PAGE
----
A Sad Day and a Hopeful Lesson in Orange County

| Sep 19, 2012

Cross-posted from MomsRising.

Late yesterday, it became disappointingly clear that voters in Orange County will not see a proposal for earned sick time on their ballots in November. Despite the will of at least 46,000 Orange County voters and a broad coalition of workers, businesses and advocates who played by the rules, Mayor Teresa Jacobs and county commissioners ignored their duties and caved to special interests to keep citizens from being able to vote. This is the most blatant example I’ve seen of moneyed special interests using their clout to subvert the purest tool of citizen democracy: the right of citizens to petition the government.

As National Partnership President Debra Ness, “it is a sad day for democracy.”

But what happened in Orange County is not just worrisome and harmful for working families, businesses and the democratic process in Florida. What happened in Orange County is the latest example of a growing, far-reaching and coordinated attack led by big business special interests with unlimited financial resources and access.

Early on, the Florida corporate business lobby made taking down a popular earned sick time measure in Orange County a priority. Perhaps they were worried that momentum built through wins last year in Connecticut and Seattle (and before that in San Francisco, Milwaukee and Washington, D.C.) was coming their way. And perhaps that’s a silver lining in all this — it’s a testament to the strength of the nationwide movement to let workers earn paid sick days.

Through baseless yet extremely well-funded tactics, the Florida business lobby sought to systematically undermine democracy and keep voters from having the opportunity to approve a measure that would strengthen the local economy, protect public health and provide stability for working families. First they sued. When they lost in court, they went to the county commission and the mayor. Why? Because, if Orange County voters had the chance to weigh in, they just might have approved the measure — and that would’ve been unacceptable to the corporate interests who ignore the clear benefits of paid sick days laws in favor of job-killer rhetoric proven time and again to be false.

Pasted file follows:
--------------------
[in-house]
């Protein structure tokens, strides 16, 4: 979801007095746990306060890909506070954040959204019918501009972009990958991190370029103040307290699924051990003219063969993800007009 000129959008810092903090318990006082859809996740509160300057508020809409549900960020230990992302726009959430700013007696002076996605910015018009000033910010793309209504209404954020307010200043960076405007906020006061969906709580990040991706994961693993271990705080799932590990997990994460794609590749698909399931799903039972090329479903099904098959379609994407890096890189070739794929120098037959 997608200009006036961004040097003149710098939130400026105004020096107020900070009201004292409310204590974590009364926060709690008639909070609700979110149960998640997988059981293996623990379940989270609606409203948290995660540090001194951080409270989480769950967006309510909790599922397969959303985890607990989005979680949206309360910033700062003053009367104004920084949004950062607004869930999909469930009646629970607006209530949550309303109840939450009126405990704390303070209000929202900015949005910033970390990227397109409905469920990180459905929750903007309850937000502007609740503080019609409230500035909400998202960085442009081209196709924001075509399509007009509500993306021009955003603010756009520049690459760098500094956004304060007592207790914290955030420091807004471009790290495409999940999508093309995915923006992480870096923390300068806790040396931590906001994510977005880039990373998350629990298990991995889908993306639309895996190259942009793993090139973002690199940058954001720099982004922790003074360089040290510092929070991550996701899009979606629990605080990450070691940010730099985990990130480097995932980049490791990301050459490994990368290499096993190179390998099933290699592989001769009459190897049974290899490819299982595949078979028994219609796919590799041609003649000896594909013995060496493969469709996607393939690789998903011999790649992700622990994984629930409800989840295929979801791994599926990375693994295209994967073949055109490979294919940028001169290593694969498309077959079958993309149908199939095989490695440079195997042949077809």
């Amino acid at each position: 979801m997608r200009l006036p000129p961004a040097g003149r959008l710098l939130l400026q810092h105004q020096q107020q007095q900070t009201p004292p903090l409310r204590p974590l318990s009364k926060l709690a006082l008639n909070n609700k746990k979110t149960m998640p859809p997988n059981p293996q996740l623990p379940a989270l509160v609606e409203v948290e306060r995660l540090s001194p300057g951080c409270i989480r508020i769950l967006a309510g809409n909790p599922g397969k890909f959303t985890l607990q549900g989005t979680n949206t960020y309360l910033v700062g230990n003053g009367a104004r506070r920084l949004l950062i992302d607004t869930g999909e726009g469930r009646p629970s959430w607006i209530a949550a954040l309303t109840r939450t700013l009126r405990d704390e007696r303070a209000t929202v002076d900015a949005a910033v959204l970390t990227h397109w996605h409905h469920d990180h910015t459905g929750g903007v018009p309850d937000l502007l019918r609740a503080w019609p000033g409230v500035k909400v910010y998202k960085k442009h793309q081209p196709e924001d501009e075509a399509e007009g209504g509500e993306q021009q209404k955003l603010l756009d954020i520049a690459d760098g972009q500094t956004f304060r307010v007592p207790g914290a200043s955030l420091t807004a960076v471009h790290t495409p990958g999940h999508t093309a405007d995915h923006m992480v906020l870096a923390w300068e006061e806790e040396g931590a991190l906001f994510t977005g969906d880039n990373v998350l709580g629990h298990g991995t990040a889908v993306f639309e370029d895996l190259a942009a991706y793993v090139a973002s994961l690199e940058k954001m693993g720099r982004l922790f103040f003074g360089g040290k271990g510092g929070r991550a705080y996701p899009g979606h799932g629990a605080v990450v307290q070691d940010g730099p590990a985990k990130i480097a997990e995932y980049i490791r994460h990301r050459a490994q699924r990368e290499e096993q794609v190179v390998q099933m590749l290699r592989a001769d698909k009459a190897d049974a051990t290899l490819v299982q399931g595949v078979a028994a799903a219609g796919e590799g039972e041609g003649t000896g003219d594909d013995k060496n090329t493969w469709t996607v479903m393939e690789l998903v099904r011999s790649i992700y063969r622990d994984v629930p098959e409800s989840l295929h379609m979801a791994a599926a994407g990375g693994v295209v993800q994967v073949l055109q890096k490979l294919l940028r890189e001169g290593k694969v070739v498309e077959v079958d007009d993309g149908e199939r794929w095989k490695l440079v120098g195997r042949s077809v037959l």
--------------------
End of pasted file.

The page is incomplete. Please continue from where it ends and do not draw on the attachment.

The truth is this: This powerful lobby has fought for decades against every major advance for workers and their families — from Social Security to minimum wage to the Americans with Disabilities Act. These special interests, which falsely claim to represent the interests of all employers, misconstrue the facts and ignore the significant and widespread benefits of paid sick days for businesses and the economy. They pit businesses against each other, play on myths that distract from the essence of the problems that working families face, and keep voters and legislators from carefully and honestly considering reasonable proposals.

There’s no question that this makes for a daunting road ahead as workers, advocates and enlightened businesses continue to advance paid sick days proposals at the local, state and federal levels. But it should give us hope. We are making progress, and we have the power of common sense and a growing public will be behind us.

It may be a sad day in Orange County, but the fight for earned sick days there is not over. The Orange County earned sick time coalition will not give up. Paid sick days will prevail there and across the country.

Vicki Shabo is the director of work and family programs at the National Partnership for Women & Families.